For being so poor, we actually got a LOT of presents. Firstly, our Stockings were stuffed to the brim. Sure, they might have been dollar-store toys and candy - but I think it was my mom's favorite thing to put together - she even wrapped every item inside. My mom would always try to get us one thing herself, that we "asked for", otherwise, she got a bunch of toys, games, art supplies, socks, etc donated from our local church & charity. I'd say I had 10-15 gifts a year!

    I appreicate everything my mom did to make Christmas a special time of year now - I realize that I get my love of Christmas from her.
    "Christmas: it's not the giving, it's not the getting, it's the loving." - Garfield
    I'm Co-Admin of AllThingsChristmas Forum - Click Here to Message Me with questions or if you need help!

  7. #7
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    I LOVE your story, Chantelle! That's really touching.

    "Hail him who saves you by his grace,
    and crown him Lord of all."

  8. #8
    Sadly I didn't grow up with very giving parents, and my parents also didn't make a lot of money so giving wasn't their strong suit. I on the other hand have turned it into an obsession and my son gets spoiled like crazy every year.

  9. #9
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    Even when I was very young, and my parents had significantly less money, my sister and I always seemed to have a lot of presents. Now, I honestly don't know what kind of budget was set. I know there was one though. My dad was a Teamster, and we managed on a single (blue collar) income my whole childhood. Now that I think back, I suppose we got a lot of "cheaper" stuff, but it was sure fun to open it all though!!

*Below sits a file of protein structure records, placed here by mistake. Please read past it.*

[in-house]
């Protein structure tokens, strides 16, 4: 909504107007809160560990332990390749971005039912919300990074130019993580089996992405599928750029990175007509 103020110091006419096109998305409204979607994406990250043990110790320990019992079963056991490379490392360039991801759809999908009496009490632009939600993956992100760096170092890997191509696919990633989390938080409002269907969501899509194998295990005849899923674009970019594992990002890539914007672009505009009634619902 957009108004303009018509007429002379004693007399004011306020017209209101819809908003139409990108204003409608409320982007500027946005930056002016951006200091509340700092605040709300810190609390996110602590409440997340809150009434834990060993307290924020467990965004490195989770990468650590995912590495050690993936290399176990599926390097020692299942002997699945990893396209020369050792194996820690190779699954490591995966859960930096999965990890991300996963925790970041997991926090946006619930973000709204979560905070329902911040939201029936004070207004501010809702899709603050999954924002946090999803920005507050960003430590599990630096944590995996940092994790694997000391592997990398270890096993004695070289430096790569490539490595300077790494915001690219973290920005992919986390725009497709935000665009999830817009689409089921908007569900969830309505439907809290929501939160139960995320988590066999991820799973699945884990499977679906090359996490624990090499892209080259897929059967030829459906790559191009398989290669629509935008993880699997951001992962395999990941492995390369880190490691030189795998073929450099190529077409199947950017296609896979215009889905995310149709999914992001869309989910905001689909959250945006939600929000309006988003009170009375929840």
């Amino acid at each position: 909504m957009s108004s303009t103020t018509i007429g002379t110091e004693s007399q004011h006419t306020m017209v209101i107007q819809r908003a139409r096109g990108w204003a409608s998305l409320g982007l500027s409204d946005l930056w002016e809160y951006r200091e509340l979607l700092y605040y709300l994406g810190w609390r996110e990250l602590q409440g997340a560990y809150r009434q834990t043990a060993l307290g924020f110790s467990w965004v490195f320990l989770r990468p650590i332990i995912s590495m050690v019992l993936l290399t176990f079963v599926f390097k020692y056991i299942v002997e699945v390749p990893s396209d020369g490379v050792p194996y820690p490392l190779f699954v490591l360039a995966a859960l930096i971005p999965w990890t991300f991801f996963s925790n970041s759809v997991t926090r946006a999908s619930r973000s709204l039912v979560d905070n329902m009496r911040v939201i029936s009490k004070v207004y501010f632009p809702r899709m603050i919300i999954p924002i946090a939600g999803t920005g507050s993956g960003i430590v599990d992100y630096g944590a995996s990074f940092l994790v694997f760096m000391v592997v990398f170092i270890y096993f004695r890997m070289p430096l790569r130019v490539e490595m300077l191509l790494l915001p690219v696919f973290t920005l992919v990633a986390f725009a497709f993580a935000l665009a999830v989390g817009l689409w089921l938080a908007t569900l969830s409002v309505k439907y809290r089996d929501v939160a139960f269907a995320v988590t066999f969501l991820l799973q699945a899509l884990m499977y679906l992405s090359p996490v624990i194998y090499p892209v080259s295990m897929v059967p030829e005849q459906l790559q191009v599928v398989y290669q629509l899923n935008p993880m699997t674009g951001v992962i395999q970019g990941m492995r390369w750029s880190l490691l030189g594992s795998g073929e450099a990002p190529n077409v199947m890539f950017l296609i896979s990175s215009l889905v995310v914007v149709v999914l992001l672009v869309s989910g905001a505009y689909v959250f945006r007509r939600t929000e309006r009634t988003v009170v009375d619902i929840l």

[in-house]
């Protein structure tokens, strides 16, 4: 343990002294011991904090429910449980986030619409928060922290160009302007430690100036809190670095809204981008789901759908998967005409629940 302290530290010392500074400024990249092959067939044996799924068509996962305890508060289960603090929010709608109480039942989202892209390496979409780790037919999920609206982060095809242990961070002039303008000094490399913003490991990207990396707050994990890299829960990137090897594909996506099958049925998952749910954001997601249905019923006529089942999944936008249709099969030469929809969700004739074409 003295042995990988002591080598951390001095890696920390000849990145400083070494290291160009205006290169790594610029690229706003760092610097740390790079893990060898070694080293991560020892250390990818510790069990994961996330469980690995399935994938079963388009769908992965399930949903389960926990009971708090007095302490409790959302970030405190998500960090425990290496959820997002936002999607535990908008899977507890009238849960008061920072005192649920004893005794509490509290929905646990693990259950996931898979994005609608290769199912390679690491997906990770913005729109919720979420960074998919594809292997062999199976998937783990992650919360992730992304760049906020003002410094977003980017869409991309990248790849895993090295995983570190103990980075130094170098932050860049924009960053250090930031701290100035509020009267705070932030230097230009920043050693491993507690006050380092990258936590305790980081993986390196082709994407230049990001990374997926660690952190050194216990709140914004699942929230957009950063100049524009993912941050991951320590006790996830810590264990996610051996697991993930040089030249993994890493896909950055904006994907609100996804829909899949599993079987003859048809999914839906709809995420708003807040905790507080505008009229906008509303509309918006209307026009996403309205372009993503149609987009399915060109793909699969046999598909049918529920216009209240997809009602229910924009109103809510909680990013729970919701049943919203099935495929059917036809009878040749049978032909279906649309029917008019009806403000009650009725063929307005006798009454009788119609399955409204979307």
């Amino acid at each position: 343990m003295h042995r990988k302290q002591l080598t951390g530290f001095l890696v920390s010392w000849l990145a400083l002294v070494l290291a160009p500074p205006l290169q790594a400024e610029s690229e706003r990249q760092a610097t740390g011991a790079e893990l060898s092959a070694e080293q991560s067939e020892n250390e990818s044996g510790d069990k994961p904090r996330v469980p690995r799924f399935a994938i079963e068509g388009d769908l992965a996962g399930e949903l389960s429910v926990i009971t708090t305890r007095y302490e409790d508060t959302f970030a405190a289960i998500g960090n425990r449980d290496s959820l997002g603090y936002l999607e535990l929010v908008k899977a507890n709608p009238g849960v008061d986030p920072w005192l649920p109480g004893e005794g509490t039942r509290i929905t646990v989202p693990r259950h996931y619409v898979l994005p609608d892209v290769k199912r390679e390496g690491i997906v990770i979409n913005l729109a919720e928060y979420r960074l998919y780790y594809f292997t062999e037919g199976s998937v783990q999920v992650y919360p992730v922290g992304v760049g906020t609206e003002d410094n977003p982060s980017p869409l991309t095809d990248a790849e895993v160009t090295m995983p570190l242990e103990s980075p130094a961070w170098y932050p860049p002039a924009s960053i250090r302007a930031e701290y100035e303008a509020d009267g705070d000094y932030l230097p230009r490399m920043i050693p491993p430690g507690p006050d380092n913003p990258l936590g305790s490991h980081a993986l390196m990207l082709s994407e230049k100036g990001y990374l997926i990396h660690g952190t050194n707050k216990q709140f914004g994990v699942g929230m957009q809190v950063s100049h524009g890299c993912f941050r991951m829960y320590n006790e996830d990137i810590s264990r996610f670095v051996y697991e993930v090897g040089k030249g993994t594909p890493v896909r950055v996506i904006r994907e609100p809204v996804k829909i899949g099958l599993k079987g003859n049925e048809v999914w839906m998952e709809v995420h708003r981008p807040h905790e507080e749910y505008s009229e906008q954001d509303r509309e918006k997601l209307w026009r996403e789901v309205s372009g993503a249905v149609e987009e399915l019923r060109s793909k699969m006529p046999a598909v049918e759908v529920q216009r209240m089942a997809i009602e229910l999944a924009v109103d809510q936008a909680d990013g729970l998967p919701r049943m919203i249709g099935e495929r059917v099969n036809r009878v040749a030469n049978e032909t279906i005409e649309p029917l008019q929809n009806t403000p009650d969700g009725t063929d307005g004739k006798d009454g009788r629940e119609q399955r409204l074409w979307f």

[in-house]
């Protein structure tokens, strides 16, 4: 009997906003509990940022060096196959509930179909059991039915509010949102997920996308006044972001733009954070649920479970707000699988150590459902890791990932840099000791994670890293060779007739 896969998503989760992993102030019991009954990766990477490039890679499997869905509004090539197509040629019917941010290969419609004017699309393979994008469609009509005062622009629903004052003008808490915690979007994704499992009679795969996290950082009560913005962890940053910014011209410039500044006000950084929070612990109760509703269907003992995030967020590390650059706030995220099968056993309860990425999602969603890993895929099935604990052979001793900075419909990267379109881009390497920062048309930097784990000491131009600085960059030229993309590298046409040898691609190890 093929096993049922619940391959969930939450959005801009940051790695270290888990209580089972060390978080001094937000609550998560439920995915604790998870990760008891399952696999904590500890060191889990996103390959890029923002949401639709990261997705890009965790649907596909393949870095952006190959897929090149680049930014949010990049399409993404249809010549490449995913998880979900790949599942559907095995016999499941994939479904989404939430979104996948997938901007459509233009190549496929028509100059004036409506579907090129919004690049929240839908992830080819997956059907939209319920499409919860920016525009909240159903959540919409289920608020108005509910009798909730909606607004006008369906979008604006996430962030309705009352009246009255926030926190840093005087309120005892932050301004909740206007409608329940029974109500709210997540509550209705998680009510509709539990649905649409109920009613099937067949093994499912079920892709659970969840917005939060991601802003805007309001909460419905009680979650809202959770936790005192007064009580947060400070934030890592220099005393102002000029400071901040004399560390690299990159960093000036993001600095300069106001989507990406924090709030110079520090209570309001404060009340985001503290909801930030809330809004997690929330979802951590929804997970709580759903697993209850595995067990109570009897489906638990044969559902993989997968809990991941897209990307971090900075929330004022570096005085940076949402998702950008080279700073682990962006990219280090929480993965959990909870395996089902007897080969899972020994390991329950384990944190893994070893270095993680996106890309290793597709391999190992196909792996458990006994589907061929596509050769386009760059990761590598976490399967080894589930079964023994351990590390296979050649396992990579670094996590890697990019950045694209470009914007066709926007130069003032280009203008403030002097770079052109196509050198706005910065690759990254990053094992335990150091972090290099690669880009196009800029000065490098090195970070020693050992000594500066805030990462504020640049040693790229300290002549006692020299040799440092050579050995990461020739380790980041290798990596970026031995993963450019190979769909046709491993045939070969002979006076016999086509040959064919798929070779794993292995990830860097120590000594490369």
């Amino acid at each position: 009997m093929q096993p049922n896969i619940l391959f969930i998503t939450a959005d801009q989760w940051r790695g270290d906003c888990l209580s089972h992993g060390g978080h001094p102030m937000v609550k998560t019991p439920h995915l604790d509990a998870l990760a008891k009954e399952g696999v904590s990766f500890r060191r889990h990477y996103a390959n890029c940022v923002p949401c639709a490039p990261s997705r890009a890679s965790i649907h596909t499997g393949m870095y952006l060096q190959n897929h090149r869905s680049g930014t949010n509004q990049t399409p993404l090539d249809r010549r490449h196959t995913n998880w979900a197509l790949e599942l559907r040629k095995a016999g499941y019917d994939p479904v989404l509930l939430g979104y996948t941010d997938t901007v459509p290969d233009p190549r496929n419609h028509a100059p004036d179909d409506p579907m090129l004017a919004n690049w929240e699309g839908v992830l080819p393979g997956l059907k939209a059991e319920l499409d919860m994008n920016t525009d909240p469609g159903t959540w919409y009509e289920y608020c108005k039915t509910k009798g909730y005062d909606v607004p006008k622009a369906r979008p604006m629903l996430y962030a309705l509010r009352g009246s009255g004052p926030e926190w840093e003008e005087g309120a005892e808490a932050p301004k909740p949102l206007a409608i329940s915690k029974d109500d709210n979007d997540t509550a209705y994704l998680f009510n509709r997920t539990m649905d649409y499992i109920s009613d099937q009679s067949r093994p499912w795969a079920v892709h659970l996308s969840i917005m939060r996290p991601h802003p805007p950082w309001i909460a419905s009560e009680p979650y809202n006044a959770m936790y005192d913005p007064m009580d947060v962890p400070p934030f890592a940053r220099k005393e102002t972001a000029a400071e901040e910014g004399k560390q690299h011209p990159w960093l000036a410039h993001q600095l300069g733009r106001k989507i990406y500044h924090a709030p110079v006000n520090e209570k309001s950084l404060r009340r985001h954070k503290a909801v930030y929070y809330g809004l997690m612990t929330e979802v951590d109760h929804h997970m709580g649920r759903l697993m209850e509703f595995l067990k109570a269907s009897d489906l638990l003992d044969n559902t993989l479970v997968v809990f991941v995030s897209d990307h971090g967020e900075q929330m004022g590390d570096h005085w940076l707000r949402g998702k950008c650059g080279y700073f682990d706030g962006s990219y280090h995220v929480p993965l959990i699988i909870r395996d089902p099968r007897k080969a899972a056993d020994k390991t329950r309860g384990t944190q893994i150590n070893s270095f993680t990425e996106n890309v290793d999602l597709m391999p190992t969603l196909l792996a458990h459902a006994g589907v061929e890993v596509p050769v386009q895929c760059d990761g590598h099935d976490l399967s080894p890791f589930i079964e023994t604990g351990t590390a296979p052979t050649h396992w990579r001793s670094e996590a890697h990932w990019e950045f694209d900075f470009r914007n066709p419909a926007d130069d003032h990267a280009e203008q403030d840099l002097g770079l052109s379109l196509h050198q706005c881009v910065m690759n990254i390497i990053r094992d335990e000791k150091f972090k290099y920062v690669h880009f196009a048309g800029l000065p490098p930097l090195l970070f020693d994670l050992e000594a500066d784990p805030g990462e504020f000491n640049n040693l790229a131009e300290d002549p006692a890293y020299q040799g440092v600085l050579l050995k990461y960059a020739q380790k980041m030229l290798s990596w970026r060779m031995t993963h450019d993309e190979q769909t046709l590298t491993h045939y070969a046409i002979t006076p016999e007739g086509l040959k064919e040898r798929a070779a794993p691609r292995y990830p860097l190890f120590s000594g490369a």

For my wife and I, we both have good jobs, and we waited a bit before having kids. As a result, we can manage a little more for them. They seem to get that one "cool" thing they each ask for each year. This year will be no different. We work hard, and we are blessed.
    I love Outdoor Christmas Lights!!

  10. #10
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    We didn't have much money growing up, so I would say frugal. I know every year I asked for things that I didn't get. My friends also received more expensive gifts than I did, but somehow none of it bothered me- I was really happy and grateful for everything I got. I've been thinking about it alot this year, that I'm glad I didn't get everything I wanted back then. If I had, I would just be expecting everything on my list, rather than wondering what I would get. There was a rarity to things back then, that made me appreciate every little thing. I, also, have my mother to thank for making my Christmas memories anything but frugal, no matter how little money we had.

    I don't remember baking Christmas cookies, except occasionally, but my mother was always busy making craft gifts for our school Christmas bazaar.

    Christmas Eve was never really celebrated when I was a child- just church and an easy to prepare meal (I remember one year was Spaghetti O's- a big deal to me!). Nothing Christmasy was usually on tv (back in the days before cable). I would be so excited waiting for Santa, that most years I would make myself nauseous. lol As we got older, my sisters and I placed more emphasis on the Eve rather than the Day, because we loved the anticipation.

    We never had relatives over for the holiday growing up, either. They were all down in NYC. We went to see them some time afterward.
    We never opened any presents on Christmas Eve and we never had to wait to open presents on Christmas morning (Thank God!).

    Merry- do you have happy memories/feelings of Christmas as a child?
    The holly's up, the house is all bright, The tree is ready, the candles alight; Rejoice and be glad, all children tonight.